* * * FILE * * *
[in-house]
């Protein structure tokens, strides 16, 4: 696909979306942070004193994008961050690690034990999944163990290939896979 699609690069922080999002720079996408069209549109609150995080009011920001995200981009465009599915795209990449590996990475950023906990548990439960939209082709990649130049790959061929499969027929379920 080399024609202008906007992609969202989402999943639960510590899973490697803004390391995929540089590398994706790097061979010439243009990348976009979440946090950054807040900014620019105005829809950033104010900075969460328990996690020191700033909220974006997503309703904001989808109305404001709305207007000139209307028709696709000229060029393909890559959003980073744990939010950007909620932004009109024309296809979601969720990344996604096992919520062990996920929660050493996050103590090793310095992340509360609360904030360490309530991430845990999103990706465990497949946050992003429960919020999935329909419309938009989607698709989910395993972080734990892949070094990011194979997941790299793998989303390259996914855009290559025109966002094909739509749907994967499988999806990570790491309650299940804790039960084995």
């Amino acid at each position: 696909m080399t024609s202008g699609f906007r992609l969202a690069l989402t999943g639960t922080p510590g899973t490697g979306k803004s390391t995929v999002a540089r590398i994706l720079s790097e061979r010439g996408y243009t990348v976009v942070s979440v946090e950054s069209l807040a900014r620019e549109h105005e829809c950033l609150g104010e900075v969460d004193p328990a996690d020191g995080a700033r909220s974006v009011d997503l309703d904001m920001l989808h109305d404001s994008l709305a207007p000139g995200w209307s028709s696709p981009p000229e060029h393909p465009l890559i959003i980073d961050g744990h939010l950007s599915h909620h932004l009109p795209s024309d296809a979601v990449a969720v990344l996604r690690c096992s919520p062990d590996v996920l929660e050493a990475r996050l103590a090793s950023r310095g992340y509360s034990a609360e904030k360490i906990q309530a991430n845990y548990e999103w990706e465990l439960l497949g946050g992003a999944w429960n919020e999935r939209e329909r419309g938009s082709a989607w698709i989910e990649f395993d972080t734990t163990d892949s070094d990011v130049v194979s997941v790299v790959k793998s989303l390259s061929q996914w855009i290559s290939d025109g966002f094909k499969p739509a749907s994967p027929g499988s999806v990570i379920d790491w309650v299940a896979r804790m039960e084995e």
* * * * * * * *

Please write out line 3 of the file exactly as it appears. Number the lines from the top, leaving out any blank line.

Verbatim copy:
């Amino acid at each position: 696909m080399t024609s202008g699609f906007r992609l969202a690069l989402t999943g639960t922080p510590g899973t490697g979306k803004s390391t995929v999002a540089r590398i994706l720079s790097e061979r010439g996408y243009t990348v976009v942070s979440v946090e950054s069209l807040a900014r620019e549109h105005e829809c950033l609150g104010e900075v969460d004193p328990a996690d020191g995080a700033r909220s974006v009011d997503l309703d904001m920001l989808h109305d404001s994008l709305a207007p000139g995200w209307s028709s696709p981009p000229e060029h393909p465009l890559i959003i980073d961050g744990h939010l950007s599915h909620h932004l009109p795209s024309d296809a979601v990449a969720v990344l996604r690690c096992s919520p062990d590996v996920l929660e050493a990475r996050l103590a090793s950023r310095g992340y509360s034990a609360e904030k360490i906990q309530a991430n845990y548990e999103w990706e465990l439960l497949g946050g992003a999944w429960n919020e999935r939209e329909r419309g938009s082709a989607w698709i989910e990649f395993d972080t734990t163990d892949s070094d990011v130049v194979s997941v790299v790959k793998s989303l390259s061929q996914w855009i290559s290939d025109g966002f094909k499969p739509a749907s994967p027929g499988s999806v990570i379920d790491w309650v299940a896979r804790m039960e084995e």